5. This morning I was informed by Miss Gardner, counsel for the bank, that the bank was withdrawing its claim against the defendant. This announcement has been accepted by Mr Berkley QC, who appears for the defendant, as equivalent to the service of a notice of discontinuance under the Civil Procedure Rules Part 38.3. By the Civil Procedure Rules Part 38.6.1:

    "Unless the court orders otherwise, a claimant who discontinues is
    liable for the costs which a defendant against whom the claimant
    discontinues incurred, on or before the date on which notice of
    discontinuance was served on the defendant".

    Miss Gardner contends that the court should, "Order otherwise", and make no order for costs as between the parties. Mr Berkley contends that the presumption in CPR 38.1.6 should operate, and further that the order for costs to be made in favour of his client should be an order for assessment on the indemnity basis.

    6. The thrust of Miss Gardner's submission is that the issue directed by the District Judge, and on which the evidence has been focussed, is whether the bank supplied the defendant at the time of signing the application form for credit with documents which contained all the terms of the agreement between them. I shall elaborate a little further on this. It has been the defendant's case that he was supplied with nothing more than the application form which he signed. It has been the bank's case that in accordance with the usual practice of the bank the defendant would have been, and must have been, supplied with other documents, including a pack which will have contained all the terms and conditions of the agreement made between the parties. Miss Gardner goes on to say that the defendant has at the last moment taken a new and radically different point, namely that the document signed by the defendant did not contain all the prescribed terms of the agreement. I must again elaborate on this. It is common ground that the only document signed by the defendant was the application form. It is also common ground that the application form did not, on its face, set out the prescribed terms of the agreement between the parties. The point which is treated by Miss Gardner as a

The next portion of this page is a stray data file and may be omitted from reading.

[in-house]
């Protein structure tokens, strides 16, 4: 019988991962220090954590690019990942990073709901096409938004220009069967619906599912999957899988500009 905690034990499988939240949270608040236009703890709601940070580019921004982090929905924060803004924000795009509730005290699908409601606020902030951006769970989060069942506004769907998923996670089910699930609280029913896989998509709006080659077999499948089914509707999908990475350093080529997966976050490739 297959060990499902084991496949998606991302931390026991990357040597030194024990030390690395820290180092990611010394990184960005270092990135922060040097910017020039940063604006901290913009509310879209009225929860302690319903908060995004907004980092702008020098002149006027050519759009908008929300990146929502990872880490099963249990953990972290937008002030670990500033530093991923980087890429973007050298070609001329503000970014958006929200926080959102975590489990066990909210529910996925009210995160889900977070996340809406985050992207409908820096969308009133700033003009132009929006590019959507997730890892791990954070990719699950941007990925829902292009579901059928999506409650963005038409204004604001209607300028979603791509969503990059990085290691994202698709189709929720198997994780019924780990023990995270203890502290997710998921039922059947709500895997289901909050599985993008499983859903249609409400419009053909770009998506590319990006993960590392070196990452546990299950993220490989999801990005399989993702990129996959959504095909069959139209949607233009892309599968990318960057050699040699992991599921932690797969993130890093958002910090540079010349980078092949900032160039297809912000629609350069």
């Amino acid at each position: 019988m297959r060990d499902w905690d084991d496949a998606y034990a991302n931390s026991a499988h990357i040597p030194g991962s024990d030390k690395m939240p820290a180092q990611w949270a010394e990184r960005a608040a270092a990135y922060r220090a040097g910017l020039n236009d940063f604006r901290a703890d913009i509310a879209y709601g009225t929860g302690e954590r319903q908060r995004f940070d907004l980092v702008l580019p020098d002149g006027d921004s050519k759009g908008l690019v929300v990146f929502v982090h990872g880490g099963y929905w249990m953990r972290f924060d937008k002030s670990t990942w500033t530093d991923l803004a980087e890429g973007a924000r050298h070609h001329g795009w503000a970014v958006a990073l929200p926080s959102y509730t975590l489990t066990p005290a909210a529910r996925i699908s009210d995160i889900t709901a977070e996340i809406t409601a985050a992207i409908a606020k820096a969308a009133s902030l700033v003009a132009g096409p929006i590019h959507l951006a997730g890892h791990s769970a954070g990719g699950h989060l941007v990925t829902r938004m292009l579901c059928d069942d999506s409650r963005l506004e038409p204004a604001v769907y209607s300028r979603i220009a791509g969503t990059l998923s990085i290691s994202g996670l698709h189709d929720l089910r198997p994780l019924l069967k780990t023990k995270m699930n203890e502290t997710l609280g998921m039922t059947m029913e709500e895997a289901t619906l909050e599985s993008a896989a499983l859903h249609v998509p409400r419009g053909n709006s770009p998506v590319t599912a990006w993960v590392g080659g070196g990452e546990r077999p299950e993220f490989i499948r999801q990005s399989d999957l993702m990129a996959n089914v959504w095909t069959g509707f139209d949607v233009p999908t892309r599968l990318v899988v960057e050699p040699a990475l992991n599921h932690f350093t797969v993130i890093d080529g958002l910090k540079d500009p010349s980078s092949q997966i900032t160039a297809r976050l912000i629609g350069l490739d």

new point is dealt with in paragraphs 22 and 23 of Mr Berkley's written argument, and it will, I think, be more economical if I simply quote those two paragraphs in full rather than attempt,in my own words, to expand on them:

    "The key words in Section 61(1)(a) are the reference to a document
    itself containing all the prescribed terms, and conforming to the
    regulations under Section 61. This language is clear and specific, and
    ensures that mere reference to terms contained in another document
    will not suffice. The document must contain the prescribed terms, just
    as the signed document referred to in Section 127(3), which might save
    the day, must however contain the prescribed terms. The construction
    contended for by the defendant is entirely consistent with the language
    of Section 61(1), and is also supported by Professor Good in his
    encyclopaedic work - see Good & Consumer Credit Law and Practice
    volume 2, 2B 5.121, and see also the comments at 2B 5.247. There the
    learned author draws a distinction between the language of paragraph
    (a) contain and paragraph (b) embody. It is respectfully submitted that
    the court should adopt the same reasoning in determining this issue in
    favour of the defendant, irrespective of whether or not it finds that the
    defendant was supplied with documents other than the credit
    agreement itself".